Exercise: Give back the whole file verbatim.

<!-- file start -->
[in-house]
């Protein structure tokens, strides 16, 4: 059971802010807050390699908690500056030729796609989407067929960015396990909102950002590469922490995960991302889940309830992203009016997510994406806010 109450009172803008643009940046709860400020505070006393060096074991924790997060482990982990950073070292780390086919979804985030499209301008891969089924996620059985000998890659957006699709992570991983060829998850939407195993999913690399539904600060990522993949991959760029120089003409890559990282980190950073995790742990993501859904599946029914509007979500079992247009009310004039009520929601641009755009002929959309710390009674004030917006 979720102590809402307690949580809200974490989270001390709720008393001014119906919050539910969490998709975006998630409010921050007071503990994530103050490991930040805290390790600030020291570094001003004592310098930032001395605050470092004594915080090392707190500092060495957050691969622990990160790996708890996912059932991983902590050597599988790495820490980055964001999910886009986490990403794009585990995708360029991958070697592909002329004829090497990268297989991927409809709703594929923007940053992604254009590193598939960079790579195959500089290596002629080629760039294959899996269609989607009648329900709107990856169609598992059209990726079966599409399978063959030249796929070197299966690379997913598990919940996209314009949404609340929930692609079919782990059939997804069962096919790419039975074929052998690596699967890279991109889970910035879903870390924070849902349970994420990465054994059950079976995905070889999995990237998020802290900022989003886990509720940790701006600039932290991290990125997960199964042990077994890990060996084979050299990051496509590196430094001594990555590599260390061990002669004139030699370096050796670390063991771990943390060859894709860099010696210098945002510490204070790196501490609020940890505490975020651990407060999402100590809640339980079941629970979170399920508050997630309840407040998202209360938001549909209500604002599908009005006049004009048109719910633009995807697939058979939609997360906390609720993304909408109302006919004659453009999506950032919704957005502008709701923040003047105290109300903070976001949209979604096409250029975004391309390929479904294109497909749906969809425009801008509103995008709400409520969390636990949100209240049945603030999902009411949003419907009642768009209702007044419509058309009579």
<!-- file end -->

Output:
[in-house]
């Protein structure tokens, strides 16, 4: 059971802010807050390699908690500056030729796609989407067929960015396990909102950002590469922490995960991302889940309830992203009016997510994406806010 109450009172803008643009940046709860400020505070006393060096074991924790997060482990982990950073070292780390086919979804985030499209301008891969089924996620059985000998890659957006699709992570991983060829998850939407195993999913690399539904600060990522993949991959760029120089003409890559990282980190950073995790742990993501859904599946029914509007979500079992247009009310004039009520929601641009755009002929959309710390009674004030917006 979720102590809402307690949580809200974490989270001390709720008393001014119906919050539910969490998709975006998630409010921050007071503990994530103050490991930040805290390790600030020291570094001003004592310098930032001395605050470092004594915080090392707190500092060495957050691969622990990160790996708890996912059932991983902590050597599988790495820490980055964001999910886009986490990403794009585990995708360029991958070697592909002329004829090497990268297989991927409809709703594929923007940053992604254009590193598939960079790579195959500089290596002629080629760039294959899996269609989607009648329900709107990856169609598992059209990726079966599409399978063959030249796929070197299966690379997913598990919940996209314009949404609340929930692609079919782990059939997804069962096919790419039975074929052998690596699967890279991109889970910035879903870390924070849902349970994420990465054994059950079976995905070889999995990237998020802290900022989003886990509720940790701006600039932290991290990125997960199964042990077994890990060996084979050299990051496509590196430094001594990555590599260390061990002669004139030699370096050796670390063991771990943390060859894709860099010696210098945002510490204070790196501490609020940890505490975020651990407060999402100590809640339980079941629970979170399920508050997630309840407040998202209360938001549909209500604002599908009005006049004009048109719910633009995807697939058979939609997360906390609720993304909408109302006919004659453009999506950032919704957005502008709701923040003047105290109300903070976001949209979604096409250029975004391309390929479904294109497909749906969809425009801008509103995008709400409520969390636990949100209240049945603030999902009411949003419907009642768009209702007044419509058309009579």